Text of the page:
The Benefits of Meditation for Children

You’ll find that meditation comes with plenty of benefits for children. Below are a few of them. 

It Helps to Increase Their Attention Span

Kids are often energetic, and if something doesn’t interest them, they quickly turn their attention to other things. However, this isn’t always possible in the real world. Meditation works to teach children how to focus on things, even those that might not be the most exciting. Due to this, it can increase their attention span in various areas. 

It Reduces Stress

Children often don’t know how to handle stressful situations well which can lead to various side effects, such as depression. By meditating, they will work to train their brain to be calm which can significantly reduce stress and tension in their body. It also helps them to be more aware of their surroundings and teaches them how to deal with situations that might be scary. 

It Can Help Them Be More Compassionate and Positive

Numerous studies have shown that meditation can help to teach kids how to be more compassionate. This is because meditation teaches them to have more perspective and emotional control. Because of this, meditation can help them learn to be kind and understanding in numerous situations. 

Meditation can also help kids to be more positive as it reduces stress and promotes self-discipline. Meditation will work in the subconscious areas of the mind which often contains thoughts that can lead to depression and negativity. Due to this, it not only keeps kids positive, but happier as well.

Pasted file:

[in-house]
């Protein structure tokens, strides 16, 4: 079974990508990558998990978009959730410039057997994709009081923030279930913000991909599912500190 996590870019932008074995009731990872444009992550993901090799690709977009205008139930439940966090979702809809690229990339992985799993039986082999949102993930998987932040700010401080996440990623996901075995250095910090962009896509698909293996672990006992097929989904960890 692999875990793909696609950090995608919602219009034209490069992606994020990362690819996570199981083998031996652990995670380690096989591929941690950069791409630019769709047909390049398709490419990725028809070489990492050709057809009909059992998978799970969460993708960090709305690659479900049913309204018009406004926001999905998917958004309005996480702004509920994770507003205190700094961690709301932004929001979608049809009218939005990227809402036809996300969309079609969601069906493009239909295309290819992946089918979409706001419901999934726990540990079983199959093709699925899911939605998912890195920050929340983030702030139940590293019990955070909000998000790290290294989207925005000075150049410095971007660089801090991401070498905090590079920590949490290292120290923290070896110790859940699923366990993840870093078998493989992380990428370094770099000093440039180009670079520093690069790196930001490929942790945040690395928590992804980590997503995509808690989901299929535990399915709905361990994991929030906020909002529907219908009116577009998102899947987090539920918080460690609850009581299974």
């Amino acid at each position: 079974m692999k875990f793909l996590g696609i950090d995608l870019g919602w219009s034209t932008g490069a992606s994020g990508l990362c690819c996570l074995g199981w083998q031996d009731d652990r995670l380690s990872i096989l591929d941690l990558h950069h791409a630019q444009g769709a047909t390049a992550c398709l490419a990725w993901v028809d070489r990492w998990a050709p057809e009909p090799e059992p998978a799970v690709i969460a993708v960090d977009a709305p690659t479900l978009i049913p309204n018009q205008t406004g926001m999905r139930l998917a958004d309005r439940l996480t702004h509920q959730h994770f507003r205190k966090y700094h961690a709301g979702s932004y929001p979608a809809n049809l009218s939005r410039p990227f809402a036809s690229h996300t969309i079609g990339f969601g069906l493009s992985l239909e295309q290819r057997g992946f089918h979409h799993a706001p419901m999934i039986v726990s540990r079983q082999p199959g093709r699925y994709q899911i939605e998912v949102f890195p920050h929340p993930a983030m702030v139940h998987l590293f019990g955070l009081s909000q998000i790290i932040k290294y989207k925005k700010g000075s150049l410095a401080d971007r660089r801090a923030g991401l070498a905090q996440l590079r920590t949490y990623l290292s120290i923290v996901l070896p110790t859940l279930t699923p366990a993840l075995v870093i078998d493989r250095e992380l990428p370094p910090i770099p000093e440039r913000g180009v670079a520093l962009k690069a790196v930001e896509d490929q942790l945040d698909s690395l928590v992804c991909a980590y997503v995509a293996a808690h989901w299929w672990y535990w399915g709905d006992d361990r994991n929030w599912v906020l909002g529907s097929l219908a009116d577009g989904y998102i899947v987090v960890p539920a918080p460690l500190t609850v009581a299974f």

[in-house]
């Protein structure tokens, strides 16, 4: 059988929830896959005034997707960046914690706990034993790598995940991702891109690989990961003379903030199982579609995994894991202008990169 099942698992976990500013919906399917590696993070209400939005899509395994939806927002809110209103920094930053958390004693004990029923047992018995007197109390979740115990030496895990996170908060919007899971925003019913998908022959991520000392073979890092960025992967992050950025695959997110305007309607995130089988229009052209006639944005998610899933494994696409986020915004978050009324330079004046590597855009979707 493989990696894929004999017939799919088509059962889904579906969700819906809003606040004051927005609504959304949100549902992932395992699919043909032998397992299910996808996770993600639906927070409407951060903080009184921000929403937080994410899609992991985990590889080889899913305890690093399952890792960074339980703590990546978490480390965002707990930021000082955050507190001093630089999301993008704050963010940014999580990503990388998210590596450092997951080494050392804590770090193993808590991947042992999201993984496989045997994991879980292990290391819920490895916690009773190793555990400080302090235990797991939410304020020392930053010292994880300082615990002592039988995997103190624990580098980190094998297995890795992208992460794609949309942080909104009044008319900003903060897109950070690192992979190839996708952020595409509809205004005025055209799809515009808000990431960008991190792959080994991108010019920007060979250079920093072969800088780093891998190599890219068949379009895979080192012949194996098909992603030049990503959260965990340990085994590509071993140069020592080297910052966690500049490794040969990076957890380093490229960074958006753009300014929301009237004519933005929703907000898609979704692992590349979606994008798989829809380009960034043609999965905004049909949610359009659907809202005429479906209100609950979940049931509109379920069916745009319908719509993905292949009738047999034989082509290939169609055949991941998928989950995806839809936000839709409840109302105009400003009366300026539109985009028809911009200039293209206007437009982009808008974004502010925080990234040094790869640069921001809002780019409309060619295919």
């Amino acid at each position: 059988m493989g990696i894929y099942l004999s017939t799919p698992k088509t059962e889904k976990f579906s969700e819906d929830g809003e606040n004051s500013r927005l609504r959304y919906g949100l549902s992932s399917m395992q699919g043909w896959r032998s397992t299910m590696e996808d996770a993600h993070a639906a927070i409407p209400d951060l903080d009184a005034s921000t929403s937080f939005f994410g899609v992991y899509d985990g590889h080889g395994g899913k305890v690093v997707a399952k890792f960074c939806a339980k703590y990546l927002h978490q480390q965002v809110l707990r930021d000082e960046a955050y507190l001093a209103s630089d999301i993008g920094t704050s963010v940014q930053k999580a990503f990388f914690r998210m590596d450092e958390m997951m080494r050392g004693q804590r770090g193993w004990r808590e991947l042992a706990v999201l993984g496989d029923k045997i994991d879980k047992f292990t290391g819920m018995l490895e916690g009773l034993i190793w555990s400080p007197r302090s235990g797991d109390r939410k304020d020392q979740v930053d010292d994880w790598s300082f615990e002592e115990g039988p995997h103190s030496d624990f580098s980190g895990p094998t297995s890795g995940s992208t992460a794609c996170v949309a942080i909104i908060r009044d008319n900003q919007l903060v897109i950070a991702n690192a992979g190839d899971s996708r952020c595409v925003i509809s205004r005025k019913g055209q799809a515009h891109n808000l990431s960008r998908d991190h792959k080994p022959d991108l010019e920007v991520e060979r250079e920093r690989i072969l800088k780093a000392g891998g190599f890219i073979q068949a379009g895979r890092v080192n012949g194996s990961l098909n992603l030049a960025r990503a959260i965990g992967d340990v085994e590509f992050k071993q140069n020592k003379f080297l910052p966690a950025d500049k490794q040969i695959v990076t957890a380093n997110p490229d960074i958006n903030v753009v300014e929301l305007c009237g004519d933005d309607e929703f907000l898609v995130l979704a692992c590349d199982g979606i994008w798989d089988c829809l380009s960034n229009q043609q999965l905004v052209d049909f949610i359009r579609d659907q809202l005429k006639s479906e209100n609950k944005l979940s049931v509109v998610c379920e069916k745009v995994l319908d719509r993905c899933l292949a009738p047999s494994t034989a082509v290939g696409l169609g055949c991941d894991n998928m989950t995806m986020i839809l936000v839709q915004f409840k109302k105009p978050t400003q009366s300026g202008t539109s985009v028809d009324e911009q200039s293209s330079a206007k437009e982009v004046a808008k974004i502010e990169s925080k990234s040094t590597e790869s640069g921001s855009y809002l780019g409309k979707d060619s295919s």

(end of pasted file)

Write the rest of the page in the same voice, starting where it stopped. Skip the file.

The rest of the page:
It Works to Reduce Obesity

Obesity is a common problem in many kids today. We’re up to the point where approximately one in three kids in the U.S. is overweight. While obesity can be caused by a poor diet or genetics, it can also be due to low self-esteem, stress, and depression. 

Meditation works to help reduce the chances of a child becoming obese due to reasons such as these. Mindfulness can help build up a child’s self-worth and can teach them they have an important place in the world. 

It can also help those who might be overweight improve their health by encouraging them to be aware of their actions and what they are doing in the present moment. This can work to reduce inattentive eating.

It Helps with ADHD

Attention Deficit Hyperactivity Disorder (ADHD) is a medical condition that many children suffer from which can cause them to make very impulsive decisions and be hyper. While medications can be taken to help with it, they sometimes come with a few side effects, such as headaches and moodiness. 

Meditation is a natural solution for ADHD as it works to strengthen the brain’s prefrontal cortex – the area that is used for decision making, expressions, and social behavior. It can also release serotonin and dopamine in the body which work to calm the body down while also improving memory, digestion, and temperament.

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Ways to Help Children Meditate

There are a few ways you can teach kids how to meditate. Below are some kid-friendly options to try. 

Deep Breathing Techniques

A great way to show kids the power of meditation is to have them try deep breathing. You can teach them to take a deep breath, hold it, and then slowly let the air out. You can compare it to them blowing up a balloon and then letting the air out of it. To help teach them how to slowly let out air, you can have them make soft noises when doing so.